However, I found it hard to choose between 75mm and NTN. My initial plan was to get some used 75mm shoes, bindings and skis as I don't have the opportunities to use the gear every weekend (even if I live in Norway). The reasoning for choosing 75mm was that I do a lot of cross country skiing on my Åsnes Gamme with NNNBC bindings, and would like to do tele turns on those in the end as well. I was told that since NTN is much stiffer and different compared to 75mm it would make it harder to translate the skills to my cross country skiing.
Unfortunately (for me) NTN seems to be the more popular option, while 75mm is fading from the market.
Is it worth trying to find some 75mm gear or should I go for NTN? I would mainlyuse it in the slopes, but hopefully after sometime I could start going more off-piste and perhaps try some longer tours.
What would be suitable beginner shoes, bindings and skis? I have rather broad feet, which makes some of the older Scarpa shoes I have tried rather painful to use after a short time.
Could for example Scott Voodoo be a good option for me?
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Don't worry about the cross-over to tele on your Gammes. That's another bag of wax entirely. If you really want to cross over skills you learn to telemark on light XCD gear or your Gammes and then ski on your heavier set-up. Skills won't transfer down as easy from 75 or NTN to the Gammes.
There is an abundance of 75mm gear on finn.no (Norwegian language):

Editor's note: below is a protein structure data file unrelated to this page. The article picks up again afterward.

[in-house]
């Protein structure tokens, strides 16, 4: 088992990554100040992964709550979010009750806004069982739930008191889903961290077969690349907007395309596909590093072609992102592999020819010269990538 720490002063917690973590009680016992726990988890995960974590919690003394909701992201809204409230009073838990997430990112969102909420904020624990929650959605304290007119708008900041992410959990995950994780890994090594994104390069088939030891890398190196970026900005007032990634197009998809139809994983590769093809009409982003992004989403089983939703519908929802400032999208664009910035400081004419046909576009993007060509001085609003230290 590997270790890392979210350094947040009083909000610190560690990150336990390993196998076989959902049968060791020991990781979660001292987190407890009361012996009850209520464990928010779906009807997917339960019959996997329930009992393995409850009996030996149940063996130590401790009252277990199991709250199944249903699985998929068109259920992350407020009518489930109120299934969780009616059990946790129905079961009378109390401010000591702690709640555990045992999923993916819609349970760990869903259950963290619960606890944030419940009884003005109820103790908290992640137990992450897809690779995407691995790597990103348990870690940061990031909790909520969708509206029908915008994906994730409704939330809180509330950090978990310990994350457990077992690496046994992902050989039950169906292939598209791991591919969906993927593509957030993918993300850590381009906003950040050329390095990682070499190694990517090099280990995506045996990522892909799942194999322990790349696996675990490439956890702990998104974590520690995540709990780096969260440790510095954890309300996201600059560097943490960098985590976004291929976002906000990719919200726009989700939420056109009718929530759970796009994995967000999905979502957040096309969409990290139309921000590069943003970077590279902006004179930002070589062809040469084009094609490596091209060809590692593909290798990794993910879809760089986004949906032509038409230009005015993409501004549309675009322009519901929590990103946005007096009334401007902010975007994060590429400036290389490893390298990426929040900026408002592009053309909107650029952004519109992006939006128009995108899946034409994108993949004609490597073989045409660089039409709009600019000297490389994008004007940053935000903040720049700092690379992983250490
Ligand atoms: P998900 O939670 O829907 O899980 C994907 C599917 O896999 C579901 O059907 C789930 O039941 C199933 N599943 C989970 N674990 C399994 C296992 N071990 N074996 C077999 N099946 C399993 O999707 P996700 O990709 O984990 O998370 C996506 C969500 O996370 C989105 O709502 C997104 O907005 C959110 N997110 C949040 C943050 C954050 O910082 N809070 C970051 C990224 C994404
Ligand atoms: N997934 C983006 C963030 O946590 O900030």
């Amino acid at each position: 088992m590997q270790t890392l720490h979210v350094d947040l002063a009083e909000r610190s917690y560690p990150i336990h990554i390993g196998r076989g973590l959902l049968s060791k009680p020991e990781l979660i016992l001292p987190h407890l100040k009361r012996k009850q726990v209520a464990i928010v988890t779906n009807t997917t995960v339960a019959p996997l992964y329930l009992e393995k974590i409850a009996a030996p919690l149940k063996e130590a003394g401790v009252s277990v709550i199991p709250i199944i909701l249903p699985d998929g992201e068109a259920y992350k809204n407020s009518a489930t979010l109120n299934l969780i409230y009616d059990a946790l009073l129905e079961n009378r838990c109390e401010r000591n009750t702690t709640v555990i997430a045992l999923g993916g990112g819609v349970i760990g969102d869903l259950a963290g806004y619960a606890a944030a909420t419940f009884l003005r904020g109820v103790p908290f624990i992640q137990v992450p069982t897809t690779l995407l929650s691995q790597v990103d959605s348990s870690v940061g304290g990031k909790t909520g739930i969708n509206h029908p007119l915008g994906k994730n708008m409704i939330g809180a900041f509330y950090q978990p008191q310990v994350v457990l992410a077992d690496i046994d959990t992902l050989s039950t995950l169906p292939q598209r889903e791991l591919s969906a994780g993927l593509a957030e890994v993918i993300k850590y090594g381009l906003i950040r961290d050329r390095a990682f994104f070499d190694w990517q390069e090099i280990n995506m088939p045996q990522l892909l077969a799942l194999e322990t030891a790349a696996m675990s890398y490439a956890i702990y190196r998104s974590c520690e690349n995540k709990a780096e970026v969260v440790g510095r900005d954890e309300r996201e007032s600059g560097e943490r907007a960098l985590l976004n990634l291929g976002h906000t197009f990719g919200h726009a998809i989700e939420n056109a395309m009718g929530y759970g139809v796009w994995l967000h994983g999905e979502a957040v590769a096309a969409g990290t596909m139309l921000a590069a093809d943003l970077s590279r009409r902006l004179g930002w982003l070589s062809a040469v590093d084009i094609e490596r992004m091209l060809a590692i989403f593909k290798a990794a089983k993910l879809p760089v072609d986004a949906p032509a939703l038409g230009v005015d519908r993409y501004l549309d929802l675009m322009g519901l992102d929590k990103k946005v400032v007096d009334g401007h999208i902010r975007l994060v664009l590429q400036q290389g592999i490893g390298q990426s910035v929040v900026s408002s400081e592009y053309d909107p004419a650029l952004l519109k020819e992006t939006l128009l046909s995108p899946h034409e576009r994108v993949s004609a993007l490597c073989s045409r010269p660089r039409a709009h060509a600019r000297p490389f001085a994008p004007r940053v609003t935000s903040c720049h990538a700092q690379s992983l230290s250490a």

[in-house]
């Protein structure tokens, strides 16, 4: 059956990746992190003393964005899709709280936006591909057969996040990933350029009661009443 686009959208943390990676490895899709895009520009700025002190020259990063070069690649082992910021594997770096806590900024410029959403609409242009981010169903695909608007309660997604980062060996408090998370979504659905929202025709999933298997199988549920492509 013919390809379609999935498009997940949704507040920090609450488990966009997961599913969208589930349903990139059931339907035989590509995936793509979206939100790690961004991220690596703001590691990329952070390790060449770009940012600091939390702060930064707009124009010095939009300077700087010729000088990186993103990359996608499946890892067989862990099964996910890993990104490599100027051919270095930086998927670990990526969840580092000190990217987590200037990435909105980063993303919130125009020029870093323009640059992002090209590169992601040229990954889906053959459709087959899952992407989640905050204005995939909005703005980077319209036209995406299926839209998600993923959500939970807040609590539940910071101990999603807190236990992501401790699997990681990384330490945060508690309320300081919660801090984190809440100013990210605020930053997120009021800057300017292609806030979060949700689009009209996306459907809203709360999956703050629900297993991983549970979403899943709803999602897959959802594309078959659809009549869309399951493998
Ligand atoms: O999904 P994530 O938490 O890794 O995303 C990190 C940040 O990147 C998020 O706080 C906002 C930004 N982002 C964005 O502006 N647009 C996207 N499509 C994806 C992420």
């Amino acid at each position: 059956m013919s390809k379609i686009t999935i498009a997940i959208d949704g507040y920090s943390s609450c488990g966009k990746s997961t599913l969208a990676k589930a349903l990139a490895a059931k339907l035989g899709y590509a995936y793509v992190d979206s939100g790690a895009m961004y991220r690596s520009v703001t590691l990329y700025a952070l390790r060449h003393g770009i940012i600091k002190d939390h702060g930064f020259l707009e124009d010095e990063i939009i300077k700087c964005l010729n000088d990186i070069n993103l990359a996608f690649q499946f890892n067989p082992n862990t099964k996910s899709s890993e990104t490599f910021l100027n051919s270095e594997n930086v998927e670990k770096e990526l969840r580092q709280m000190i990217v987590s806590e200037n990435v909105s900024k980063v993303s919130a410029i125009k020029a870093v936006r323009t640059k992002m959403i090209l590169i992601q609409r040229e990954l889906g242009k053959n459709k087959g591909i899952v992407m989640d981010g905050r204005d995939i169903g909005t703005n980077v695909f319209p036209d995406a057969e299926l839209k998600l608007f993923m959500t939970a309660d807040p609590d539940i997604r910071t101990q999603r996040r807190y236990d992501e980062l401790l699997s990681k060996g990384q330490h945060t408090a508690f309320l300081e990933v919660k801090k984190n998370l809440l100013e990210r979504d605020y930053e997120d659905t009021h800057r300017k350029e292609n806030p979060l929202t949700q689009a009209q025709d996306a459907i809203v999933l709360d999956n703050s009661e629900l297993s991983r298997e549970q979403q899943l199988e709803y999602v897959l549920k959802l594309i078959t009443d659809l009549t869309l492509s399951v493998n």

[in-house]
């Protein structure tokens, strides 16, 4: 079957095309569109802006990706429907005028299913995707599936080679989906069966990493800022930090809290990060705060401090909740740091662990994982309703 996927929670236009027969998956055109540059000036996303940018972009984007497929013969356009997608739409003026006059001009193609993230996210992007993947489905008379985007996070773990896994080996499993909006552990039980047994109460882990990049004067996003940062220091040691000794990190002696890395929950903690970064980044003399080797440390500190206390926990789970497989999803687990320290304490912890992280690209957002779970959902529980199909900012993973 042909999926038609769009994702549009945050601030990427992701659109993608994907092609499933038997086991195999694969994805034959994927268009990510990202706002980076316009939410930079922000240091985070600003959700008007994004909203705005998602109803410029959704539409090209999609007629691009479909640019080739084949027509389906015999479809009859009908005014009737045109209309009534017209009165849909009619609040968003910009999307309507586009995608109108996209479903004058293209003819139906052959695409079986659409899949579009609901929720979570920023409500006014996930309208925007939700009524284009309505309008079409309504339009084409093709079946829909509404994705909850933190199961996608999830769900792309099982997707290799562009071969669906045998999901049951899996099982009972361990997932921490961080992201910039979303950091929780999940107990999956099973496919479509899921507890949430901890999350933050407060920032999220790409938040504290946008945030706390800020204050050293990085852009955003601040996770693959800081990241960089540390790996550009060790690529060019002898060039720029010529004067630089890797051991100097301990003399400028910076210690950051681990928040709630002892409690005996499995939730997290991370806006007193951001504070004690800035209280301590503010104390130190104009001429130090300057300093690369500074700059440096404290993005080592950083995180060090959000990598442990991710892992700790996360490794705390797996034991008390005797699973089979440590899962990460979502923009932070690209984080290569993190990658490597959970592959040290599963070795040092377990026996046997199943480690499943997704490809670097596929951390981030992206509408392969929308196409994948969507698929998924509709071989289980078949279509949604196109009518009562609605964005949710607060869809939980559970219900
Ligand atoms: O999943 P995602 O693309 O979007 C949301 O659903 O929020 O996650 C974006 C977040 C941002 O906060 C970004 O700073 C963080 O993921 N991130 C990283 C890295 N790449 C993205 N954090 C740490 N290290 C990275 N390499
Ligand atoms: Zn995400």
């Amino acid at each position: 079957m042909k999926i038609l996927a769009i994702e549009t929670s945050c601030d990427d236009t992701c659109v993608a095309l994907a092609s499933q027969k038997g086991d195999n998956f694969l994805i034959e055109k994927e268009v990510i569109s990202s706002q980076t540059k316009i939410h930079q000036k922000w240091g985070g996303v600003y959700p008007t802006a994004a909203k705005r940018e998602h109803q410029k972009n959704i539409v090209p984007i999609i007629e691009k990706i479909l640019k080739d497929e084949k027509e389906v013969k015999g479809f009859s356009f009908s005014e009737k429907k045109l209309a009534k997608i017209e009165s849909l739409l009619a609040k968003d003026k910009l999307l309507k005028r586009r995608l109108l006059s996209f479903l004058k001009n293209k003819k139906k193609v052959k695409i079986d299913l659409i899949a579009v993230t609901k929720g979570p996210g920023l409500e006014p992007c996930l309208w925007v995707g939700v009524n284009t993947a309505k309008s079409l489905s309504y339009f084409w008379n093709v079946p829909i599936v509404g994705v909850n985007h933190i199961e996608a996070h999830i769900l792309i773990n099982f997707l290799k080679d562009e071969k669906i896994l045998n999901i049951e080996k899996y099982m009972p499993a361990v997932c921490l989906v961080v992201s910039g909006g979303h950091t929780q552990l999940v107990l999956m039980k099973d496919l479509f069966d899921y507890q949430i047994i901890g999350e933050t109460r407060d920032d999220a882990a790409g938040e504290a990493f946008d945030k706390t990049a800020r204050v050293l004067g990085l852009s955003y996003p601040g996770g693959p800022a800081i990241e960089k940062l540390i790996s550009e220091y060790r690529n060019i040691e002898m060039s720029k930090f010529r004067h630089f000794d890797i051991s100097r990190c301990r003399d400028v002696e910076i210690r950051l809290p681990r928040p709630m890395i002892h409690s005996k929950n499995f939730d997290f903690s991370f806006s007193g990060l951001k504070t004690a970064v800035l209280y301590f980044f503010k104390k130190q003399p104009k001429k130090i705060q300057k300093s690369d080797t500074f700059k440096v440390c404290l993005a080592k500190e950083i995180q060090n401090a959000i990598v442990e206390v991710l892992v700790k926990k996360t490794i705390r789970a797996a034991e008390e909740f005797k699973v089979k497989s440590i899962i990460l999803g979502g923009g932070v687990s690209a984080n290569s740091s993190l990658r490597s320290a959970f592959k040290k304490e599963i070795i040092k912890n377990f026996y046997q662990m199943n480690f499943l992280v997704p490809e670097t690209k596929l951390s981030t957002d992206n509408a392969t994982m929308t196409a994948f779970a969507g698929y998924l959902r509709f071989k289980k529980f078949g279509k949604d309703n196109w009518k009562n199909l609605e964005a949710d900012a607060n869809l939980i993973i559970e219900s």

https://www.finn.no/bap/forsale/search. ... 9.3962.254
so you should be able to buy used 75mm telemark gear inexpensively here in Norway.
For wider feet I think older Garmont boots should work fine. On newer boots I think Crispi is the better choice. My Scarpa TX is wider in the forefoot than my (very) old T1s. I believe Scott Voodoo isn't the widest. Others have more knowledge than me on boot fit though.
I'll have a look into both NTN and 75mm, but will probably start with some cheap 75mm gear if I can find something in my area that fits. Good to know that old Garmont/new crispi could fit my feet.
I have Meidjo and TXP.
You can back the tension off for a less active feel.
For flatter tours on the TXP I remove the power strap, one buckle, and the cuff lock. When skinning, undo all buckle except the one at the toe.
You might wish to try the Moonlight binding.
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If you are new to skiing without having your heel held down - haven't telemark skied, or transitioning from alpine skiing - I think there are significant advantages to starting on 75mm.
One of the important techniques to master, I think, is to drive the knee forward on that trailing ski, pressing the shin against the tongue of the boot. A more flexible set up makes it easier to do that, and to hold that position through the turn, initially. When I see people new to the sport who start out on stiff 75mm or NTN set ups, they tend to get the knee down at the start of the turn, but the binding/boot is so stiff that part way through the turn, the trailing knee doesn't stay down / heel doesn't stay up, and the knee just kind of snaps back up into almost a straight leg alpine stance. (Not sure if I explained that well, unfortunately)
One female friend who was a very experienced alpine skier that I took telemark skiing for the first time, knocked it out of the park on 75mm and G3 bindings. Later, on NTN, she was REALLY struggling!
Just standing on the floor, if you want to get into a tele stance, there are 2 ways to easily do it. One is to slide one foot back and the other is to slide one foot forward. It's the sliding one foot forward motion that I'm talking about as that's the motion that results in shin pressure against the tongue of the boot.
For those with experience on 75mm, transitioning to NTN may result in the same reaction, but I think after a very short time - like 2 or 3 runs - those folks figure it out.
Not surprisingly, they already understand the techniques needed, they just have to get used to new gear.